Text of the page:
Google recommends including these most popular standard image sizes because they can be automatically resized to fit 95% of the available placements across 3M+ apps and websites.

You should also determine whether you’re optimizing for more efficiency or full control. For more efficiency, use responsive display ads. These use machine learning to create relevant ads to fit anywhere across the web. For full creative control, however, use standard image ads so you can customize your colors, fonts, and layouts.

3. Keep it on-brand

Every ad you create should match the look and feel of your website (colors, imagery, messaging, tone of voice, etc.) to establish a unified company image and increase brand recognition. Not only does this help with overall brand awareness, but people also trust and remain loyal to things that are consistent and reliable.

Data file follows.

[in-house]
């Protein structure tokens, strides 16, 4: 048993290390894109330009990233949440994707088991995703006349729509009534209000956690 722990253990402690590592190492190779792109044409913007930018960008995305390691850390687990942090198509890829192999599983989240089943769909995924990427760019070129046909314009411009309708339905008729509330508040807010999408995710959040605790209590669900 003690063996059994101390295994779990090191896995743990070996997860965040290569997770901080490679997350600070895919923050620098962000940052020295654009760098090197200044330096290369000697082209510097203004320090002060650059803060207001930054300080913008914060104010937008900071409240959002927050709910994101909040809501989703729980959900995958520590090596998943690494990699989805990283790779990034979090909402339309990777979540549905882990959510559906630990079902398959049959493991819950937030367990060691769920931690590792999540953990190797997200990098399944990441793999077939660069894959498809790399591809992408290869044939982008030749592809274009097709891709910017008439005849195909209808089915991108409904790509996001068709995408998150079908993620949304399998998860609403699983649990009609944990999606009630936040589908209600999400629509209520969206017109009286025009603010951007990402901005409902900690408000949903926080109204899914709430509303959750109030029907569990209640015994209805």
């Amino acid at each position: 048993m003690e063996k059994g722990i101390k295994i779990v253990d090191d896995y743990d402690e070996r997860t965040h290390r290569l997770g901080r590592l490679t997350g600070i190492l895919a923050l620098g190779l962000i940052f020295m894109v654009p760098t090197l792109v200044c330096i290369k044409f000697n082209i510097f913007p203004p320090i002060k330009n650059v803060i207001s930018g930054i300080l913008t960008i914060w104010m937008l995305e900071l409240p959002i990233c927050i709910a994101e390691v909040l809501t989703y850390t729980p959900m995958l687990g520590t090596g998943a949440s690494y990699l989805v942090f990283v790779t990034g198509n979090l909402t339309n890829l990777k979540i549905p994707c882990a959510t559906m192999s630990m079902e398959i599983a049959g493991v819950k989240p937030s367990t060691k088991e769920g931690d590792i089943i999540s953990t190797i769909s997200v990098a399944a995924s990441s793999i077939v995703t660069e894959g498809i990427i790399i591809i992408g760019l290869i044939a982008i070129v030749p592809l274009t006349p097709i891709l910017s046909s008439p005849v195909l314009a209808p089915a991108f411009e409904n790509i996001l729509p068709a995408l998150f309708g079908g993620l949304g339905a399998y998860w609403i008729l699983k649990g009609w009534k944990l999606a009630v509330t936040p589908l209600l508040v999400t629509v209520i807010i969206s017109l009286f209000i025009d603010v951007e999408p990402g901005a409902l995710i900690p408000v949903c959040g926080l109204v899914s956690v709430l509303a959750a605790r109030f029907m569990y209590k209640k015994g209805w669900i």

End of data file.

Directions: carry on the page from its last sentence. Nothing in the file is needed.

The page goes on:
This is even more true for remarketing ad campaigns, because your ad needs to feel like a continuation of a previous site visit, or you risk hurting your CTRs.

Not only do you want your ad to match your website, but you also want it to set the tone and prime your user for the post-click landing page that follows. Ad-to-post-click message match can be implemented with consistent colors, messaging, visuals, fonts, etc. across your entire campaign.

See how Asana uses message match consistency from ad to post-click landing page below. It’s clear that the ad is connected to the page:

Conversely, inconsistency between your ad and post-click page can confuse and frustrate the visitor.

4. Give it structure

The foundation of a good display ad is structure, which requires the four fundamental elements of a display ad discussed in #1:

Then, arranging those elements in a way that will create the highest-performing ad.